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Color Additives in Cosmetics: How to Tell the Good From the Bad

color additives in cosmetics

Deciding what color additives are safe in your makeup can be tricky. At Sacred Child Beauty, we believe everyone has the right to know what’s in the products they’re using. We’re dedicated to educating our readers so they have the information necessary to decide if a product meets their health standards. Color additives are just a few of the many different ingredients that help classify a product as safe or unsafe. Without further ado, let’s get into it.  

Color Additives

There are two categories of color additives: organic and inorganic. Organic colorants are made of carbon atoms and carbon-based molecules while inorganic colorants are made up of mineral compounds. The three different types of organic color additives are synthetic dyes, lakes, and botanicals. The mineral compounds that make up inorganic color additives commonly include zinc oxide and titanium dioxide.

Unlike groceries, the term “organic” for color additives does not mean they’re safer for you. In most cases, it’s actually the opposite. Mineral compounds have no reported adverse health effects when used in cosmetics, while certain synthetic dyes/pigments are linked to irritation when applied to the skin and in serious cases, cancer. It is difficult for companies to avoid all questionable pigments and dyes without sacrificing the quality of the color, which is why they are so commonly used. 

Organic Color Additives

Synthetic Dyes & Lakes

Colorants in this category are synthetically produced from petroleum oil and coal tar derivatives. You can spot these dyes by looking for D&C or FD&C on ingredient lists. While they are known for the bright color they produce, they are carcinogenic and linked to organ system toxicity.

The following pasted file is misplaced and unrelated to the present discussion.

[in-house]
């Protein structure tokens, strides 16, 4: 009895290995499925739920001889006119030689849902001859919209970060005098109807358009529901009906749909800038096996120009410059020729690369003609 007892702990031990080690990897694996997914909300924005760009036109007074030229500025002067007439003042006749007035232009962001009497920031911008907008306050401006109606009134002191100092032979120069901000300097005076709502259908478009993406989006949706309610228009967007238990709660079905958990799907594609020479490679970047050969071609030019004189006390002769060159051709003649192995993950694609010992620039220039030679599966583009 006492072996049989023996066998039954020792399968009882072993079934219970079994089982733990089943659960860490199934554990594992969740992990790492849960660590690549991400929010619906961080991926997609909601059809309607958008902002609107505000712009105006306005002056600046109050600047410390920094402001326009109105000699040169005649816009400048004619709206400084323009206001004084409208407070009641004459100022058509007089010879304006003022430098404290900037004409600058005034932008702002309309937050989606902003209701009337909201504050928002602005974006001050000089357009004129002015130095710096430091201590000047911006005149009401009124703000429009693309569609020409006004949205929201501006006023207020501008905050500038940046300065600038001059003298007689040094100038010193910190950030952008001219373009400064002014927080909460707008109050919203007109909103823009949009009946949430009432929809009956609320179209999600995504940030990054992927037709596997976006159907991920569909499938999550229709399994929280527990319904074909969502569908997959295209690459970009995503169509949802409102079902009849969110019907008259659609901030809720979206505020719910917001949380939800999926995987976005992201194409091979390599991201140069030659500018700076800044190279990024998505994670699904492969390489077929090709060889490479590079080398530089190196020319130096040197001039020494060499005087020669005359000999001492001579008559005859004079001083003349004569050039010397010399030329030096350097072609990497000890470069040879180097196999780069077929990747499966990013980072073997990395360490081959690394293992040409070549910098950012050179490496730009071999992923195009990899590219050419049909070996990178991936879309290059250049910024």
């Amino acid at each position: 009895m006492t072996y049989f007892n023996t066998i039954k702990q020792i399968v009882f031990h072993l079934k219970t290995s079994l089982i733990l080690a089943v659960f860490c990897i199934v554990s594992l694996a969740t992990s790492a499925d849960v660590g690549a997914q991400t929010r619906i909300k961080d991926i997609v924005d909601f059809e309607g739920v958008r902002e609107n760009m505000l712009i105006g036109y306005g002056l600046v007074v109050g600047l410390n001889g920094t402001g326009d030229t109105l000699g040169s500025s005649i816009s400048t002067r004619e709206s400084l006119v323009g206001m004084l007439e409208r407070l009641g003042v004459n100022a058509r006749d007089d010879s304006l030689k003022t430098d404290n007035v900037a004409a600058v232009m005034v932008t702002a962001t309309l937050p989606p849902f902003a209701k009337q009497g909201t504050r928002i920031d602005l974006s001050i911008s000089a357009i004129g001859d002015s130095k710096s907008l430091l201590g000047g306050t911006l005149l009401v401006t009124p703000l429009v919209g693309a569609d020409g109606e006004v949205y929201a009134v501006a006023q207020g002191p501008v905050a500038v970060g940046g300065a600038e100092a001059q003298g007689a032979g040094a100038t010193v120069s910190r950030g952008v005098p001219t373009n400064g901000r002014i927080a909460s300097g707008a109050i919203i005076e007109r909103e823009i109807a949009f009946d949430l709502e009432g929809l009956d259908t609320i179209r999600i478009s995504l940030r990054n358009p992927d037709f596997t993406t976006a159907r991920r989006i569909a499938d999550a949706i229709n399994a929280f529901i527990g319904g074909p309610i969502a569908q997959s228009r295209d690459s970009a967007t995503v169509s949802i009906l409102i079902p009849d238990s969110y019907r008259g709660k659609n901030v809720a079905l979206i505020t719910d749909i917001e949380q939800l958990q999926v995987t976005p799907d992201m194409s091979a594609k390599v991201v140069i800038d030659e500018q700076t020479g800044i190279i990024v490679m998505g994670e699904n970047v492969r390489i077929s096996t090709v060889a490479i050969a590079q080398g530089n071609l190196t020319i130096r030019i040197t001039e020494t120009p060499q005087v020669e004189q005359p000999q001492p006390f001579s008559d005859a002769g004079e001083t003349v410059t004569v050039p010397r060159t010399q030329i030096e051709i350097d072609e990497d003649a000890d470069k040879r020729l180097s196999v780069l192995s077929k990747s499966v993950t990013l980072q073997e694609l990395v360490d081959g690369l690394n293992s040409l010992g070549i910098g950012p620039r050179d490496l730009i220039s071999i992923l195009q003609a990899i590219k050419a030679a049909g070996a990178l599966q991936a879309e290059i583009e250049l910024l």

Lakes are produced from FD&C colors and are accompanied by the same health risks that synthetic dyes pose. These pigments tend to have good stability and deliver strong color payoff when used in cosmetics. Certain lakes are more harmful than others depending on the way they’re derived. When synthetically derived and tested for safety, lakes can be included on an ingredient list and still be considered “clean.” 

Beet root botanical color additive


Botanicals are naturally derived from plants. Some common examples include turmeric, beetroot, and spirulina. While botanicals are the safest and most natural color additives, they don’t perform well in most makeup products. They are difficult to mix, stain easily, and have an unpleasant smell.

Mineral-Based Color Additives

mica color additive in cosmetics


Mica is responsible for the shimmer you see in highlighters and bronzers. While Mica is a safe ingredient, it’s usually harvested from child labor. Luckily, Mica can be synthetically produced in a lab to avoid involvement with an industry that harms and exploits children. At Sacred Child Beauty, we use synthetic mica in our highlighter and bronzer to ensure our products are humanely sourced.


Oxides include iron oxide, zinc oxide, tin oxide and titanium dioxide. These materials are often produced in a lab to remove any heavy-metal contamination. They are gentle on skin and safe for use anywhere on the body.

Here at SCB, we follow Credo Beauty’s strict standards for clean makeup. We use a combination of synthetic and natural ingredients in our products to ensure that all ingredients (especially color additives) in our makeup are sustainably and humanely sourced. 






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